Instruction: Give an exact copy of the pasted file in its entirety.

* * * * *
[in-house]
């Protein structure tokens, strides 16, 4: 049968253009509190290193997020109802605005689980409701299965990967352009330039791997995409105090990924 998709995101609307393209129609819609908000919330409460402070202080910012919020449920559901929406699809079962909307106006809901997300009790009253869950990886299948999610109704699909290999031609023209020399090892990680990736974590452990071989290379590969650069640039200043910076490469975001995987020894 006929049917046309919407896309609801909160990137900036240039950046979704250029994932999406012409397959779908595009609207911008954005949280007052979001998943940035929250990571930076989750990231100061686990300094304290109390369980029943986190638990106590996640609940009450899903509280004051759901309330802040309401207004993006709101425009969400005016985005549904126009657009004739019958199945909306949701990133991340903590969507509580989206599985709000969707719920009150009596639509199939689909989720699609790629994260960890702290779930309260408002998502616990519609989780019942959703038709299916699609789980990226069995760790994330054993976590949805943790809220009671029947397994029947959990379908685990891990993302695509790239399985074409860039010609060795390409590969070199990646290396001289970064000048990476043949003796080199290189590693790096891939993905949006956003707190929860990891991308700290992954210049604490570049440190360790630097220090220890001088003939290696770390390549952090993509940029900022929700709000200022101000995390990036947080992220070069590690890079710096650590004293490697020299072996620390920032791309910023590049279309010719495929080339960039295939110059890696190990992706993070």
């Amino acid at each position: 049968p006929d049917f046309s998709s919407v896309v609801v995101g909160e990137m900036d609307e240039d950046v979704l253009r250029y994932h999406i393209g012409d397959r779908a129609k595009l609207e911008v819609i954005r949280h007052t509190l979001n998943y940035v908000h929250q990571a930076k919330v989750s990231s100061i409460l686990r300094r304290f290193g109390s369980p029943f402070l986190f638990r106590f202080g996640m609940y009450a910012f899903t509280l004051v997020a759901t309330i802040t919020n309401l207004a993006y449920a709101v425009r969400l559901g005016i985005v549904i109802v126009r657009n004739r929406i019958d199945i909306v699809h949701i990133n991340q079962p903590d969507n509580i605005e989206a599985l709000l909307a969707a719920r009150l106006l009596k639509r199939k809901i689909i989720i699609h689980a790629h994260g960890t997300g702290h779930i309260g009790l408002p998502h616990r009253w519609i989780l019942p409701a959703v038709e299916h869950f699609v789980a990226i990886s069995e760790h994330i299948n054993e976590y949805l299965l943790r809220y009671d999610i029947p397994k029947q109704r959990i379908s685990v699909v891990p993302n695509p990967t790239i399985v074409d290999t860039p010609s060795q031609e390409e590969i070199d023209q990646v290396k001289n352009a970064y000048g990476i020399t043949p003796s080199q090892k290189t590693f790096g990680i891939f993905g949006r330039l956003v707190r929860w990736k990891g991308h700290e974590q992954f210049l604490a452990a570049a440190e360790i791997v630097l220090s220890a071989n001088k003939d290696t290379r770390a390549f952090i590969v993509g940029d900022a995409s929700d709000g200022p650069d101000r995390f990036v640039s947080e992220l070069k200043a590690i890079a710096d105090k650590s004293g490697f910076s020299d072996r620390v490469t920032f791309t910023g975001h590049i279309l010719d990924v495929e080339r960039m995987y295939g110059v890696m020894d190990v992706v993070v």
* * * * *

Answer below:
[in-house]
């Protein structure tokens, strides 16, 4: 049968253009509190290193997020109802605005689980409701299965990967352009330039791997995409105090990924 998709995101609307393209129609819609908000919330409460402070202080910012919020449920559901929406699809079962909307106006809901997300009790009253869950990886299948999610109704699909290999031609023209020399090892990680990736974590452990071989290379590969650069640039200043910076490469975001995987020894 006929049917046309919407896309609801909160990137900036240039950046979704250029994932999406012409397959779908595009609207911008954005949280007052979001998943940035929250990571930076989750990231100061686990300094304290109390369980029943986190638990106590996640609940009450899903509280004051759901309330802040309401207004993006709101425009969400005016985005549904126009657009004739019958199945909306949701990133991340903590969507509580989206599985709000969707719920009150009596639509199939689909989720699609790629994260960890702290779930309260408002998502616990519609989780019942959703038709299916699609789980990226069995760790994330054993976590949805943790809220009671029947397994029947959990379908685990891990993302695509790239399985074409860039010609060795390409590969070199990646290396001289970064000048990476043949003796080199290189590693790096891939993905949006956003707190929860990891991308700290992954210049604490570049440190360790630097220090220890001088003939290696770390390549952090993509940029900022929700709000200022101000995390990036947080992220070069590690890079710096650590004293490697020299072996620390920032791309910023590049279309010719495929080339960039295939110059890696190990992706993070």
């Amino acid at each position: 049968p006929d049917f046309s998709s919407v896309v609801v995101g909160e990137m900036d609307e240039d950046v979704l253009r250029y994932h999406i393209g012409d397959r779908a129609k595009l609207e911008v819609i954005r949280h007052t509190l979001n998943y940035v908000h929250q990571a930076k919330v989750s990231s100061i409460l686990r300094r304290f290193g109390s369980p029943f402070l986190f638990r106590f202080g996640m609940y009450a910012f899903t509280l004051v997020a759901t309330i802040t919020n309401l207004a993006y449920a709101v425009r969400l559901g005016i985005v549904i109802v126009r657009n004739r929406i019958d199945i909306v699809h949701i990133n991340q079962p903590d969507n509580i605005e989206a599985l709000l909307a969707a719920r009150l106006l009596k639509r199939k809901i689909i989720i699609h689980a790629h994260g960890t997300g702290h779930i309260g009790l408002p998502h616990r009253w519609i989780l019942p409701a959703v038709e299916h869950f699609v789980a990226i990886s069995e760790h994330i299948n054993e976590y949805l299965l943790r809220y009671d999610i029947p397994k029947q109704r959990i379908s685990v699909v891990p993302n695509p990967t790239i399985v074409d290999t860039p010609s060795q031609e390409e590969i070199d023209q990646v290396k001289n352009a970064y000048g990476i020399t043949p003796s080199q090892k290189t590693f790096g990680i891939f993905g949006r330039l956003v707190r929860w990736k990891g991308h700290e974590q992954f210049l604490a452990a570049a440190e360790i791997v630097l220090s220890a071989n001088k003939d290696t290379r770390a390549f952090i590969v993509g940029d900022a995409s929700d709000g200022p650069d101000r995390f990036v640039s947080e992220l070069k200043a590690i890079a710096d105090k650590s004293g490697f910076s020299d072996r620390v490469t920032f791309t910023g975001h590049i279309l010719d990924v495929e080339r960039m995987y295939g110059v890696m020894d190990v992706v993070v």